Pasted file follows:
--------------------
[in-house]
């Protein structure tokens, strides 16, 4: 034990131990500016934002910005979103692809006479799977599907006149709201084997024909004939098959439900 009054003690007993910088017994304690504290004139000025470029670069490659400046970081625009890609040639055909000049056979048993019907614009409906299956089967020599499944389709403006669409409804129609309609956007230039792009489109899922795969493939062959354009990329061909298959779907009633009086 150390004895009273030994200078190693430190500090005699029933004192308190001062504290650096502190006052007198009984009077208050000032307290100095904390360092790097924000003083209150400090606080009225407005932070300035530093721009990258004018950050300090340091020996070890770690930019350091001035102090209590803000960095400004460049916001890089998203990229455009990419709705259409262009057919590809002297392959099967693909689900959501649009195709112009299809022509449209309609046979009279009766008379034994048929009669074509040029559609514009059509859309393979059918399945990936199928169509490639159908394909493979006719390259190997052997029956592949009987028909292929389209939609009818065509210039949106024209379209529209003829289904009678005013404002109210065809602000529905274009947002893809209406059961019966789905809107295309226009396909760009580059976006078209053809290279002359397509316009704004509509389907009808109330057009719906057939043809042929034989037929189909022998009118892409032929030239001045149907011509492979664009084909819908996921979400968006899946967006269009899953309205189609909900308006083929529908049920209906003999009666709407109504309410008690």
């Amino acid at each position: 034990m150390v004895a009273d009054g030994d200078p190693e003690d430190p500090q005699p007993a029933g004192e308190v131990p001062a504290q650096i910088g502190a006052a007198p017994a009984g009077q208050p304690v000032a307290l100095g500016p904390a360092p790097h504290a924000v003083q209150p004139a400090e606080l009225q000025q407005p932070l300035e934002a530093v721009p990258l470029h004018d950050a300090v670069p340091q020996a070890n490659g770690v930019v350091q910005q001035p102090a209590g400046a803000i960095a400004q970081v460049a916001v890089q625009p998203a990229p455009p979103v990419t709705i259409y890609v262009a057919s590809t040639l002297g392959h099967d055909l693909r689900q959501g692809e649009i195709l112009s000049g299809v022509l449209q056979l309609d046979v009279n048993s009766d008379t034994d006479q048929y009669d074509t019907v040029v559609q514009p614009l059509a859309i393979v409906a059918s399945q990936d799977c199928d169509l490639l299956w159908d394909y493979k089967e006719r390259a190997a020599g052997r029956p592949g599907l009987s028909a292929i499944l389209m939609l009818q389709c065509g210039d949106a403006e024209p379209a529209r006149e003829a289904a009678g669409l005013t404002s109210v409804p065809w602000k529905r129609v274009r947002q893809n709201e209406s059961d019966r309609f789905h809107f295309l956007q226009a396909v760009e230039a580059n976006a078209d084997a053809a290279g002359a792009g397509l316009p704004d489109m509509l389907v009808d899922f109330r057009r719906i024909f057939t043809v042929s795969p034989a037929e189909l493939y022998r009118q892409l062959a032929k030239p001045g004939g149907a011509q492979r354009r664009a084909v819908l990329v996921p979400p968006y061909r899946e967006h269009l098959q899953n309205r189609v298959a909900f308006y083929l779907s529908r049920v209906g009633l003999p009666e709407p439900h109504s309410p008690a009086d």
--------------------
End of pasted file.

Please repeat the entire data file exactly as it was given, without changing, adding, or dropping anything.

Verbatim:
[in-house]
């Protein structure tokens, strides 16, 4: 034990131990500016934002910005979103692809006479799977599907006149709201084997024909004939098959439900 009054003690007993910088017994304690504290004139000025470029670069490659400046970081625009890609040639055909000049056979048993019907614009409906299956089967020599499944389709403006669409409804129609309609956007230039792009489109899922795969493939062959354009990329061909298959779907009633009086 150390004895009273030994200078190693430190500090005699029933004192308190001062504290650096502190006052007198009984009077208050000032307290100095904390360092790097924000003083209150400090606080009225407005932070300035530093721009990258004018950050300090340091020996070890770690930019350091001035102090209590803000960095400004460049916001890089998203990229455009990419709705259409262009057919590809002297392959099967693909689900959501649009195709112009299809022509449209309609046979009279009766008379034994048929009669074509040029559609514009059509859309393979059918399945990936199928169509490639159908394909493979006719390259190997052997029956592949009987028909292929389209939609009818065509210039949106024209379209529209003829289904009678005013404002109210065809602000529905274009947002893809209406059961019966789905809107295309226009396909760009580059976006078209053809290279002359397509316009704004509509389907009808109330057009719906057939043809042929034989037929189909022998009118892409032929030239001045149907011509492979664009084909819908996921979400968006899946967006269009899953309205189609909900308006083929529908049920209906003999009666709407109504309410008690």
């Amino acid at each position: 034990m150390v004895a009273d009054g030994d200078p190693e003690d430190p500090q005699p007993a029933g004192e308190v131990p001062a504290q650096i910088g502190a006052a007198p017994a009984g009077q208050p304690v000032a307290l100095g500016p904390a360092p790097h504290a924000v003083q209150p004139a400090e606080l009225q000025q407005p932070l300035e934002a530093v721009p990258l470029h004018d950050a300090v670069p340091q020996a070890n490659g770690v930019v350091q910005q001035p102090a209590g400046a803000i960095a400004q970081v460049a916001v890089q625009p998203a990229p455009p979103v990419t709705i259409y890609v262009a057919s590809t040639l002297g392959h099967d055909l693909r689900q959501g692809e649009i195709l112009s000049g299809v022509l449209q056979l309609d046979v009279n048993s009766d008379t034994d006479q048929y009669d074509t019907v040029v559609q514009p614009l059509a859309i393979v409906a059918s399945q990936d799977c199928d169509l490639l299956w159908d394909y493979k089967e006719r390259a190997a020599g052997r029956p592949g599907l009987s028909a292929i499944l389209m939609l009818q389709c065509g210039d949106a403006e024209p379209a529209r006149e003829a289904a009678g669409l005013t404002s109210v409804p065809w602000k529905r129609v274009r947002q893809n709201e209406s059961d019966r309609f789905h809107f295309l956007q226009a396909v760009e230039a580059n976006a078209d084997a053809a290279g002359a792009g397509l316009p704004d489109m509509l389907v009808d899922f109330r057009r719906i024909f057939t043809v042929s795969p034989a037929e189909l493939y022998r009118q892409l062959a032929k030239p001045g004939g149907a011509q492979r354009r664009a084909v819908l990329v996921p979400p968006y061909r899946e967006h269009l098959q899953n309205r189609v298959a909900f308006y083929l779907s529908r049920v209906g009633l003999p009666e709407p439900h109504s309410p008690a009086d």